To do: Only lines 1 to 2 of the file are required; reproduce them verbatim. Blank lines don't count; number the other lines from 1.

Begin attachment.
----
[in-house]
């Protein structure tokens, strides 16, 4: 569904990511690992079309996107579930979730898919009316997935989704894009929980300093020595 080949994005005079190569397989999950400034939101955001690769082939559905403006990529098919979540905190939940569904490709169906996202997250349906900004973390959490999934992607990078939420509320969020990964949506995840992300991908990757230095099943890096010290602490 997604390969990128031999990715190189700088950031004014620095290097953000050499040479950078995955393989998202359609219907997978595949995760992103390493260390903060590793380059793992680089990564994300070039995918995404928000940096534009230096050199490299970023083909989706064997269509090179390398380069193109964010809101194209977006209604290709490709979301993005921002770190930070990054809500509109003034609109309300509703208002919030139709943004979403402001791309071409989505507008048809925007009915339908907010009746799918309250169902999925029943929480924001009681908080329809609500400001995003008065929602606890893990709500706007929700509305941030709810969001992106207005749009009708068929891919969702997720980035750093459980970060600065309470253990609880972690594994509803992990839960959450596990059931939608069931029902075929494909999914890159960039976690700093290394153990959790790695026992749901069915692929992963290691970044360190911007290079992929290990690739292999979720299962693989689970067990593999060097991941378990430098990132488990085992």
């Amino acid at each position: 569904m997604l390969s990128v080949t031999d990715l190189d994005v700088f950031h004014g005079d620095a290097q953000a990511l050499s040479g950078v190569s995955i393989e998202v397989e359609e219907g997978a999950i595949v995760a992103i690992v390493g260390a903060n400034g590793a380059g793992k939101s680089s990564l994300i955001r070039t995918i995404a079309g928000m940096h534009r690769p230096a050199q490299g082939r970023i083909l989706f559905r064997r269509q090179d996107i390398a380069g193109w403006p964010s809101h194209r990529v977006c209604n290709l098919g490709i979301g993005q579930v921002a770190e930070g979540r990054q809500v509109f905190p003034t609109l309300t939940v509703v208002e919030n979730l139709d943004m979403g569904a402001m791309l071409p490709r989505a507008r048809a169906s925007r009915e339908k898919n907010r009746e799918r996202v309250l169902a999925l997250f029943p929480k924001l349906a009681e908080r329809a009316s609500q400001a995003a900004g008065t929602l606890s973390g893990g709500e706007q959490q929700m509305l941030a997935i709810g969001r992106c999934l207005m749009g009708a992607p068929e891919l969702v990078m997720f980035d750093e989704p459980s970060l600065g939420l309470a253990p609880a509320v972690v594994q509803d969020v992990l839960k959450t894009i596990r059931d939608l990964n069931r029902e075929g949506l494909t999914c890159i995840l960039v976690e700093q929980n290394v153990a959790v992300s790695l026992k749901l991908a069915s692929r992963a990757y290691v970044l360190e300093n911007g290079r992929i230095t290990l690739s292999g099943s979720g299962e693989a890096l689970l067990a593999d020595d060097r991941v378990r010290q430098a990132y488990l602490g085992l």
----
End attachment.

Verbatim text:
[in-house]
């Protein structure tokens, strides 16, 4: 569904990511690992079309996107579930979730898919009316997935989704894009929980300093020595 080949994005005079190569397989999950400034939101955001690769082939559905403006990529098919979540905190939940569904490709169906996202997250349906900004973390959490999934992607990078939420509320969020990964949506995840992300991908990757230095099943890096010290602490 997604390969990128031999990715190189700088950031004014620095290097953000050499040479950078995955393989998202359609219907997978595949995760992103390493260390903060590793380059793992680089990564994300070039995918995404928000940096534009230096050199490299970023083909989706064997269509090179390398380069193109964010809101194209977006209604290709490709979301993005921002770190930070990054809500509109003034609109309300509703208002919030139709943004979403402001791309071409989505507008048809925007009915339908907010009746799918309250169902999925029943929480924001009681908080329809609500400001995003008065929602606890893990709500706007929700509305941030709810969001992106207005749009009708068929891919969702997720980035750093459980970060600065309470253990609880972690594994509803992990839960959450596990059931939608069931029902075929494909999914890159960039976690700093290394153990959790790695026992749901069915692929992963290691970044360190911007290079992929290990690739292999979720299962693989689970067990593999060097991941378990430098990132488990085992």